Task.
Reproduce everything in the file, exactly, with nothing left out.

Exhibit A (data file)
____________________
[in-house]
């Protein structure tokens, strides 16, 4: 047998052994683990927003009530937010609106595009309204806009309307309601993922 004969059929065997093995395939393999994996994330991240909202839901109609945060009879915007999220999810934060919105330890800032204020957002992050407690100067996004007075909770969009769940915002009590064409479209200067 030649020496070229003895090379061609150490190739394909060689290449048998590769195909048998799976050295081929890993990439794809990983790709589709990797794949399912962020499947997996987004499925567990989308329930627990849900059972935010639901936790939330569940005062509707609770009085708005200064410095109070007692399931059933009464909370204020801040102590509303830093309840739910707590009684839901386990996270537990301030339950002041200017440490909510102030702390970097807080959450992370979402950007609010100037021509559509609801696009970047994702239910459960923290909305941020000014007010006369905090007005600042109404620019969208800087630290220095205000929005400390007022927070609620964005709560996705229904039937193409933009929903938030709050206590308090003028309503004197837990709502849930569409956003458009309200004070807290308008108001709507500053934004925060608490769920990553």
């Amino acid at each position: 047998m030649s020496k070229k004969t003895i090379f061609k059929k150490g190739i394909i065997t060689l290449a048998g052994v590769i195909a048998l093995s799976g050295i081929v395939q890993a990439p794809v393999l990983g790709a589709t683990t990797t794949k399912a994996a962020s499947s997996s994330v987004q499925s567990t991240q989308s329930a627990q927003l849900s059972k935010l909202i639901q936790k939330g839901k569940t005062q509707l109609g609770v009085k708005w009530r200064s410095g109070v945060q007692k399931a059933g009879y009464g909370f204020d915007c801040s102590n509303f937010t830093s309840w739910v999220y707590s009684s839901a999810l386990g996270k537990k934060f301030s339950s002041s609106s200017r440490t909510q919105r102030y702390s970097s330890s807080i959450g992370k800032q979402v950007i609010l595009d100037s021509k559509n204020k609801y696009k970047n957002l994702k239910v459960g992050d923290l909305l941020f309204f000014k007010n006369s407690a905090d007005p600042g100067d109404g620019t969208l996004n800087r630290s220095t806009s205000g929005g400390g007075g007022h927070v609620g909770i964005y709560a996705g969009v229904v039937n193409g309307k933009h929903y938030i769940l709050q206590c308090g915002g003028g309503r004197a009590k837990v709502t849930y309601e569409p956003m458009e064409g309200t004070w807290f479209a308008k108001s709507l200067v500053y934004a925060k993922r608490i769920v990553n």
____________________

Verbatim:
[in-house]
């Protein structure tokens, strides 16, 4: 047998052994683990927003009530937010609106595009309204806009309307309601993922 004969059929065997093995395939393999994996994330991240909202839901109609945060009879915007999220999810934060919105330890800032204020957002992050407690100067996004007075909770969009769940915002009590064409479209200067 030649020496070229003895090379061609150490190739394909060689290449048998590769195909048998799976050295081929890993990439794809990983790709589709990797794949399912962020499947997996987004499925567990989308329930627990849900059972935010639901936790939330569940005062509707609770009085708005200064410095109070007692399931059933009464909370204020801040102590509303830093309840739910707590009684839901386990996270537990301030339950002041200017440490909510102030702390970097807080959450992370979402950007609010100037021509559509609801696009970047994702239910459960923290909305941020000014007010006369905090007005600042109404620019969208800087630290220095205000929005400390007022927070609620964005709560996705229904039937193409933009929903938030709050206590308090003028309503004197837990709502849930569409956003458009309200004070807290308008108001709507500053934004925060608490769920990553």
């Amino acid at each position: 047998m030649s020496k070229k004969t003895i090379f061609k059929k150490g190739i394909i065997t060689l290449a048998g052994v590769i195909a048998l093995s799976g050295i081929v395939q890993a990439p794809v393999l990983g790709a589709t683990t990797t794949k399912a994996a962020s499947s997996s994330v987004q499925s567990t991240q989308s329930a627990q927003l849900s059972k935010l909202i639901q936790k939330g839901k569940t005062q509707l109609g609770v009085k708005w009530r200064s410095g109070v945060q007692k399931a059933g009879y009464g909370f204020d915007c801040s102590n509303f937010t830093s309840w739910v999220y707590s009684s839901a999810l386990g996270k537990k934060f301030s339950s002041s609106s200017r440490t909510q919105r102030y702390s970097s330890s807080i959450g992370k800032q979402v950007i609010l595009d100037s021509k559509n204020k609801y696009k970047n957002l994702k239910v459960g992050d923290l909305l941020f309204f000014k007010n006369s407690a905090d007005p600042g100067d109404g620019t969208l996004n800087r630290s220095t806009s205000g929005g400390g007075g007022h927070v609620g909770i964005y709560a996705g969009v229904v039937n193409g309307k933009h929903y938030i769940l709050q206590c308090g915002g003028g309503r004197a009590k837990v709502t849930y309601e569409p956003m458009e064409g309200t004070w807290f479209a308008k108001s709507l200067v500053y934004a925060k993922r608490i769920v990553n």